People For the Ethical Treatment of Animals, Inc. v. Dade City's Wild Things, Inc. et al

Middle District of Florida, flmd-8:2016-cv-02899

ORDER granting in part and denying in part {{39}} Motion to Compel Defendants to Produce Documents and Better Responses to Plaintiff's First Requests for Production of Documents and Interrogatories. See order for details. Signed by Magistrate Judge Amanda Arnold Sansone on 10/4/2017. (BEE)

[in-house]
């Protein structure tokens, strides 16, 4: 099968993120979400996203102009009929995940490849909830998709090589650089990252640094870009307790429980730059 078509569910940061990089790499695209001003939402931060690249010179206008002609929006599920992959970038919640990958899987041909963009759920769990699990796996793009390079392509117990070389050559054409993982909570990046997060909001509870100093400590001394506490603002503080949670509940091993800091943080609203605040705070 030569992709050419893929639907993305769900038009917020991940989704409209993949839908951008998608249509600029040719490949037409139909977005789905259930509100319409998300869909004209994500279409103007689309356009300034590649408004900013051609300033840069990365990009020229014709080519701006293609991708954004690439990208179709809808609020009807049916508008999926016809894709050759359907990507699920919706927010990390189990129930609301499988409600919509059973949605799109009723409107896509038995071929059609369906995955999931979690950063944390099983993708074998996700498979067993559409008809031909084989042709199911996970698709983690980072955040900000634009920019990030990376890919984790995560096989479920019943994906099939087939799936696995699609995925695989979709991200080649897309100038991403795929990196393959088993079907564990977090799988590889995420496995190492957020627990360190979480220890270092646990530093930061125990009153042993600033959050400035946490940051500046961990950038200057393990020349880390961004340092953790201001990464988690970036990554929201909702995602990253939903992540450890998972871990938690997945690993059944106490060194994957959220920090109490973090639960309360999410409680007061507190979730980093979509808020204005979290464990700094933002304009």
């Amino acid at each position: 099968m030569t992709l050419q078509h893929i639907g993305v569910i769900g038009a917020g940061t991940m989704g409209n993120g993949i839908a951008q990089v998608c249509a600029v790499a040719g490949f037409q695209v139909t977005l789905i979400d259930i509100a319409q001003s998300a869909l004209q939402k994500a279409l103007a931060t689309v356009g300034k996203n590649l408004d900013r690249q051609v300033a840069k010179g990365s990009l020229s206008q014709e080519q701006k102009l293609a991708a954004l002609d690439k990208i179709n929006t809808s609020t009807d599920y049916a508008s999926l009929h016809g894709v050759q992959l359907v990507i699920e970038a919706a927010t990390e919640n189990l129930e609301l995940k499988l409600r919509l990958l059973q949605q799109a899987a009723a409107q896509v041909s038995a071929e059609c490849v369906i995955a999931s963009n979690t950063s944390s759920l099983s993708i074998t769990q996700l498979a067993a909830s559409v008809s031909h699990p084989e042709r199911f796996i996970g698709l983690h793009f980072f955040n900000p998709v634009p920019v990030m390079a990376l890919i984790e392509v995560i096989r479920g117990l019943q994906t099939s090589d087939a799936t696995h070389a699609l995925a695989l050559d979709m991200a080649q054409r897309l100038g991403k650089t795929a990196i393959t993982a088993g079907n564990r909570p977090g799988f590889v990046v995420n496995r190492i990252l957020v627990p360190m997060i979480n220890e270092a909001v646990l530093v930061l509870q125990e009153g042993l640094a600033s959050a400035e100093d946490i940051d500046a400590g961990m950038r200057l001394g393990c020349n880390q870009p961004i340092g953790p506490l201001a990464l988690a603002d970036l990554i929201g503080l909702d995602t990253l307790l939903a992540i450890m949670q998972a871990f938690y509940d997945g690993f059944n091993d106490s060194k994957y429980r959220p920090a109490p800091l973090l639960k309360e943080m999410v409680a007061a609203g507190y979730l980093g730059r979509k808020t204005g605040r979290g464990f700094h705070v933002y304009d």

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0 PageID 2079 UNITED STATES DISTRICT COURT MIDDLE DISTRICT OF FLORIDA TAMPA DIVISION PEOPLE FOR THE ETHICAL TREATMENT OF ANIMALS, INC., Plaintiff, v. Case No.: 8:16-cv-2899-T-36AAS DADE CITY'S WILD THINGS, INC., STEARNS ZOOLOGICAL RESCUE & REHAB CENTER, INC. D/B/A DADE CITY'S WILD THINGS, KATHRYN P. STEARNS, AND RANDALL E. STEARNS, Defendants. ______________________________________/ ORDER This matter comes before the Court on Plaintiff's Motion to Compel Defendants to Produce Documents and Better Responses to Plaintiff's First Requests for Production of Documents and Interrogatories (Doc. 39), Defendants' Memorandum in Opposition to Plaintiff's Motion to Compel (Doc. 43), and Plaintiff's Reply to Defendants' Memorandum in Opposition to Motion to Compel (Doc. 48). For the reasons stated below, Plaintiff's Motion to Compel is granted as to Interrogatory Nos. 1, 2, and 10, and Document Request Nos. 4, 5, and 38-42. Plaintiff's Motion to Compel is denied as to Interrogatory Nos. 6 and 18, and Document Request No. 45. I. BACKGROUND Plaintiff, People for the Ethical Treatment of Animals ("PETA"), filed this action against Defendants Dade City's Wild Things, Inc. ("DCWT"), Stearns Zoological Rescue & Rehab Center, Inc., Kathryn Stearns, and Randall E. Stearns, alleging violations of the Endangered Species Act ("ESA"), 16 U.S.C. §§ 1531 et seq. (Doc. 37). 1 0 PageID 2080 Plaintiff filed the instant Motion to Compel Defendants to Produce Documents and Better Responses to Plaintiff's First Requests for Production of Documents and Interrogatories. (Doc. 39). Defendants filed a response in opposition to Plaintiff's Motion to Compel, wherein Defendants assert that they oppose certain discovery requests as well as aver that proper responses to a number of requests have since been provided. (Doc. 43). Consequently, with the Court's permission, Plaintiff filed a Reply to Defendants' Memorandum in Opposition to Plaintiff's Motion to Compel Discovery. (Doc. 48). II. ANALYSIS Motions to compel discovery are committed to the sound discretion of the trial court. See Commercial Union Ins. Co. v. Westrope, 730 F.2d 729, 731 (11th Cir. 1984). Rule 26(b) of the Federal Rules of Civil Procedure governs the scope of discovery. That rule provides, in relevant part, that [p]arties may obtain discovery regarding any nonprivileged matter that is relevant to any party's claim or defense and proportional to the needs of the case, considering the importance of the issues at stake in the action, the amount in controversy, the parties' relative access to relevant information, the parties' resources, the importance of the discovery in resolving the issues, and whether the burden or expense of the proposed discovery outweighs its likely benefit. Information within this scope of discovery need not be admissible in evidence to be discoverable. Fed. R. Civ. P. 26(b)(1). Here, Plaintiff seeks to compel better responses to Interrogatory Nos. 1, 2, 6, 10, and 18, as well as Requests for Production of Documents Nos. 4, 5, 38-42, and 45. The Court will address these discovery requests in turn. A. Interrogatories Interrogatory No. 1: Identify all current and former DCWT employees by name, job title, 2 0 PageID 2081 beginning and ending dates of employment, and general job duties and responsibilities, since January 1, 2012. For former employees, please also provide their last known address and contact information, including phone numbers. Response: The following current or former employees have had access to our tigers: Name, address, phone number, dates of employment. This interrogatory response is incomplete and plainly deficient. Likely recognizing this deficiency, Defendants served verified amended responses to Plaintiff's Interrogatories. (Doc. 48- 1). In the amended response to this interrogatory, Defendants added the names and city of residence for current and former employees having access to the tigers. (Id. at p. 19). However, the amended response still fails to include specific dates of employment for current and former employees. This temporal information is discoverable as it is relevant in determining which individuals interacted with the tigers during the time period at issue. Thus, Plaintiff's Motion to Compel as to Interrogatory No. 1 is granted. Defendants shall provide a complete answer to Interrogatory No. 1, no later than October 27, 2017. Interrogatory No. 2: Identify each tiger DCWT has possessed from January 1, 2012 to the present, including by providing the name, sex, date of birth, death (if applicable), pedigree (i.e., information regarding the tiger's parents), dates you possessed the tiger, and current location of each tiger. Response: We have attached a spreadsheet as Exhibit B1 with a list of tigers we possessed. We do not have information on the pedigree of these tigers. Although Defendants served verified amended responses, the amended response to this interrogatory fails to include the dates that DCWT possessed the tigers and the current location of each tiger. (Doc. 48-1). This information is discoverable as it is relevant in determining when Defendants possessed the tigers at issue and the tigers' current whereabouts. To the extent that the current location of a tiger is not known, Defendants shall provide that tiger's last known location. Accordingly, Plaintiff's Motion to Compel as to Interrogatory No. 2 is granted. 3 0 PageID 2082 Defendants shall provide an amended answer to Interrogatory No. 2, no later than October 27, 2017. Interrogatory No. 6: Identify and provide a complete and detailed description of each physical and/or psychological illness or injury for any tiger that is or was in your possession, custody, or control from January 1, 2012 to the present. Response: Our tigers periodically suffer from minor scratches and bites from playing or mating. I know that one tiger had an injured paw and received stitches. Otherwise I cannot recall specific instances of injuries. If an animal is injured, Kathy Stearns typically would call the veterinarian who may or may not have a record. Plaintiff objects to Defendants' response to this interrogatory because they did not include "Tasha," the tiger with the skin condition. (Doc. 39, p. 10). In addition, Plaintiff alleges that Defendants' response does not identify the tiger that received the stitches or injured its paws. (Id.). In response, Defendants state that "Tasha" is a cougar, not a tiger, and need not be included. (Doc. 43, p. 2). Also, Defendants state that they do not recall which specific tigers suffered those injuries. (Id.). The Court is satisfied that Defendants' response, while lacking detailed and specific information, meets the general requirements of Rule 33 of the Federal Rules of Civil Procedure.1 Accordingly, Plaintiff's Motion to Compel as to Interrogatory No. 6 is denied. Interrogatory No. 10: Provide a complete and detailed description of each transfer since January 1, 2012 between DCWT and any third party, including the name and age of the tiger transferred, the date of the transfer, the sending or recipient party, and the dollar amount paid or received by DCWT for such transfer, if any. Response: Objection. This request calls for information that is not relevant to any claim 1 The Court assumes that Defendants have complied with the Middle District of Florida's Handbook on Civil Discovery in responding to this request. Specifically, the Handbook provides that, "A party and counsel ordinarily have complied with their obligation to respond to interrogatories if they have … [c]onducted a reasonable injury, including a review of documents likely to have information necessary to respond to interrogatories …" Handbook on Civil Discovery Practice in the United States District Court for the Middle District of Florida § IV(B)(3). Further, this information is likely available by other means as well, such as veterinary records and witness testimony. 4 0 PageID 2083 or defense or proportional to the needs of the case. In addition, the interrogatory seeks information that implicates the privacy rights of third parties. Without waiving this objection, we will produce responsive documents with the identity of third parties redacted. Defendants produced copies of twenty-one USDA-APHIS Form 7020s ("Transfer Forms"), but redacted the identity and contact information of the third parties. Defendants cite to Seattle Times Co. v. Rhinehart, 467 U.S. 20 (1984), in support of the proposition that the Court "is required to protect the privacy rights of third parties when assessing discovery requests." (Doc. 43, pp. 2-3). However, as Plaintiff points out, Seattle Times Co. v. Rhinehart holds that, where good cause exists, a trial court may issue a protective order to prevent a party from disseminating information without violating that party's freedom of speech. 467 U.S. 20, 37 (1984). Defendants bear the burden to show "good cause" exists for a protective order under Fed. R. Civ. P. 26(c). See Auto-Owners Ins. Co. v. Southeast Floating Docks, Inc., 231 F.R.D. 426, 429-30 (M.D. Fla. 2005). Here, a protective order has not been sought or entered. In addition, without more information, the Court concludes it is unlikely that Defendants or the third parties would have a reasonable expectation of privacy in government forms that are subject a public records request. Defendants also argue that Plaintiff's "focus" is "on the tigers' treatment while in DCWT's possession, not after they left." (Doc. 43, p. 3). Thus, Defendants argue, this information about the third parties is not discoverable. The Court disagrees. Those who acquired tigers from DCWT are likely to have relevant and discoverable information about the tigers' physical condition and health at the time of the transaction. In addition, the Complaint specifically alleges that by acquiring tigers for use in encounters and by selling tigers, Defendants perpetuate a continuing cycle of ESA violations. (Doc. 37, ¶¶ 87-89, 93, 97-100). Thus, information concerning the transactions themselves is relevant and discoverable. Plaintiff's Motion to Compel as to 5 0 PageID 2084 Interrogatory No. 10 is granted. Defendants shall provide an amended answer to Interrogatory No. 10, no later than October 27, 2017. Interrogatory No. 18: State the amount of revenue, profit, and losses, broken down by year, from January 1, 2012 to the present, for Dade City's Wild Things, Inc. and Stearns Zoological Rescue & Rehab Center, Inc. Revenue, profit, and/or losses that correspond to other individuals or entities should not be included or should be separately identified. Response: Objection. This request calls for information that is not relevant to any claim or defense or proportional to the needs of the case. As reflected in the preceding interrogatory answer, DCWT is withdrawing its claim for lost profits. After this discovery request was propounded, Defendants dropped their claim for lost revenues and profits. (Doc. 38, Amended Answer, Affirmative Defenses, and Counterclaim). However, Plaintiff contends that the requested financial information is still relevant to show that Defendants were financially unable to support their animals. Plaintiff, however, has not alleged anywhere in its First Amended Complaint that Defendants were unable to financially support their tigers. (See Doc. 37, Amended Complaint). To the contrary, Plaintiff alleges that Defendants' tiger encounters are "lucrative." (Id. at ¶ 27). Thus, the information requested is not relevant to any party's claim or defense. Accordingly, Plaintiff's Motion to Compel as to Interrogatory No. 18 is denied. B. Requests for Production of Documents The Court will separately address the following categories of documents at issue: (1) documents related to tiger handling, training, and encounters with the public, (2) requests for employee records, and (3) documents related to alleged conservation efforts. 1. Documents Relating to Tiger Handling, Training, and Encounters with the Public (Request for Production Nos. 4 and 5) Request for Production No. 4: All documents that set forth your policies or practices with respect to caring for, handling, training, treating, controlling, correcting, or disciplining 6 0 PageID 2085 tigers in your possession, custody, or control from January 1, 2012 to the present, including but not limited to any DCWT manuals, instructions, guidelines, rules, or protocols relating to tiger care, nutrition, feeding, vaccination, sanitation of tiger enclosures, and/or the separation of tigers from their mothers. Response: Objection. This information calls for confidential information and trade secrets. Defendant shall produce responsive documents upon entry of an agreed upon confidentiality order. Request for Production No. 5: All documents, including but not limited to, any instructions, protocols, guidelines, or rules, relating to encounters with tigers by DCWT's patrons, customers, guests or visitors. Response: Objection. This information calls for confidential information and trade secrets. Defendant shall produce responsive documents upon entry of an agreed upon confidentiality order. Defendants state that they do not object to producing these documents, but request to keep them confidential as a trade secret. (Doc. 43, p. 4). "To qualify as a trade secret, the information that the [party] seeks to protect must derive economic value from not being readily ascertainable by others and must be the subject of reasonable efforts to protect its secrecy." Gibson v. Resort at Paradise Lakes, LLC, No. 8:16-CV-791-T-36AAS, 2017 WL 735457, at *3 (M.D. Fla. Feb. 24, 2017) (citing Del Monte Fresh Produce Co. v. Dole Food Co., Inc., 136 F. Supp. 2d 1271, 1291 (S.D. Fla. 2001)). "If the information in question is generally known or readily accessible to third parties, it cannot qualify for trade secret protection." Id. On the current record, Defendants have not demonstrated how the information requested by these two requests qualifies as trade secret. Therefore, Plaintiff's Motion to Compel as to Requests for Production Nos. 4 and 5 is granted. Defendants shall provide Plaintiffs with responsive documents no later than October 27, 2017. The Court further notes that the Case Management and Scheduling Order entered in this action specifically states: The parties may reach their own agreement regarding the designation of materials as "confidential." There is no need for the Court to endorse the confidentiality 7 0 PageID 2086 agreement. The Court discourages unnecessary stipulated motions for a protective order. The Court will enforce stipulated and signed confidentiality agreements. ... (Doc. 25, p. 4). Consequently, the parties are encouraged to reach their own agreement as to the parties' confidential treatment of certain documents. If the parties are unable to agree, an appropriate motion may be filed. 2. Employment Records (Request for Production Nos. 38-42) Request for Production Nos. 38-42: All documents related to [Delena Pennington, Samantha Hagan, Megan Gupton, Christin Boettcher, and Kelsey Johnson] including but not limited to any communications with or pertaining to [them], any personnel records from [their] employment or [their] time as a volunteer at DCWT, any records related to inquiries you made to the references listed on [their] employment application, any documents you provided to [them] or received from [them], and any documents signed or purportedly signed by [them]. Response: Objection. This request calls for the production of documents that are not relevant to any claim or defense or proportional to the needs of the case. "Federal courts recognize that personnel files contain private information and that they should exercise caution in permitting the discovery of information which may embarrass non-party employees." Moss v. GEICO Indem. Co., No. 5:10-CV-104-OC-10TBS, 2012 WL 682450, at *5 (M.D. Fla. Mar. 2, 2012). As such, personnel files should be treated with special sensitivity. Sanchez v. Cardon Healthcare Network, LLC, No. 3:12-CV-902-J-34JBT, 2013 WL 2352142, at *2 (M.D. Fla. May 29, 2013). The party seeking discovery may only obtain information directly relevant to the claims at issue. See Gov't Employees Ins. Co. v. Prushanksy, No. 12-80556-CIV, 2013 WL 499382, at *3 (S.D. Fla. Jan. 4, 2013). In its reply, Plaintiff clarifies that it does not seek the personal information (by way of example, social security numbers and health related information) that may be contained in these DCWT employees' personnel files. (Doc. 48, p. 5). Even with personal information excluded, 8 0 PageID 2087 however, these requests for employment records are overly broad and potentially seek irrelevant information that may embarrass non-party employees. Therefore, the requests shall be limited to seeking only the employees' records and communications relating to the employees' interaction with tigers, including those records and communications broadly relating to training and caring for tigers, and records, if any, relating to any purported mistreatment of any animal by the employee. In addition, Plaintiff seeks copies of the Non-Disclosure Agreement ("NDA") that Defendants required their employees to sign. Because Defendants have counter-sued Plaintiff for tortious interference with business and contractual relationships relating to the NDA entered into between Defendants and its employees (Doc. 38),2 copies of the NDAs are relevant and proportionate to the needs of this case. Therefore, the documents responsive to Plaintiff's Request for Production Nos. 38-42, as narrowed by the Court and with the personal information redacted, shall be provided no later than October 27, 2017. 3. Conversation Efforts (Request for Production No. 45) Request for Production No. 45: All documents pertaining to your communications with University of Arizona. Response: Objection. This request calls for the production of documents that are not relevant to any claim or defense or proportional to the needs of the case. Defendants claim they have "no documents responsive to this request." (Doc. 43, p. 6). The Court is satisfied with this representation by counsel. Accordingly, and the motion to compel is moot as to this request. 2 Defendants' Amended Answer, Affirmative Defenses, and Counterclaim does not list specific employees under this claim. (Doc. 38, pp. 14-15). 9 0 PageID 2088 III. CONCLUSION Accordingly, it is ORDERED that Plaintiff's Motion to Compel Defendants to Produce Documents and Better Responses to Plaintiff's First Requests for Production of Documents and Interrogatories (Doc. 39) is GRANTED in part and DENIED in part as provided in the body of this Order. The parties shall bear their own attorneys' fees and costs incurred a result of this motion to compel. See Fed. R. Civ. P. 37(a)(5)(C). DONE AND ORDERED in Tampa, Florida on this 4th day of October, 2017. 10